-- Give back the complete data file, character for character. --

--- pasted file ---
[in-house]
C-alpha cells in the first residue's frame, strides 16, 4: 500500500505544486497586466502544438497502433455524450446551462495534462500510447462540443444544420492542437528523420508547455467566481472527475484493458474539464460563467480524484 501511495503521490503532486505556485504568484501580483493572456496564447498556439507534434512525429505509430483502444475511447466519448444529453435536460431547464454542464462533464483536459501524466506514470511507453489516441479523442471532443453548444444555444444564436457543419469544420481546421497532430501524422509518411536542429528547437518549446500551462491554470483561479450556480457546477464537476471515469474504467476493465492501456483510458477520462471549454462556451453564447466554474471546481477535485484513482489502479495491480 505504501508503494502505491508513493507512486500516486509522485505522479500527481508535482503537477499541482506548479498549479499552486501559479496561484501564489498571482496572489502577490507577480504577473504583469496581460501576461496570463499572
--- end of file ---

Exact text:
[in-house]
C-alpha cells in the first residue's frame, strides 16, 4: 500500500505544486497586466502544438497502433455524450446551462495534462500510447462540443444544420492542437528523420508547455467566481472527475484493458474539464460563467480524484 501511495503521490503532486505556485504568484501580483493572456496564447498556439507534434512525429505509430483502444475511447466519448444529453435536460431547464454542464462533464483536459501524466506514470511507453489516441479523442471532443453548444444555444444564436457543419469544420481546421497532430501524422509518411536542429528547437518549446500551462491554470483561479450556480457546477464537476471515469474504467476493465492501456483510458477520462471549454462556451453564447466554474471546481477535485484513482489502479495491480 505504501508503494502505491508513493507512486500516486509522485505522479500527481508535482503537477499541482506548479498549479499552486501559479496561484501564489498571482496572489502577490507577480504577473504583469496581460501576461496570463499572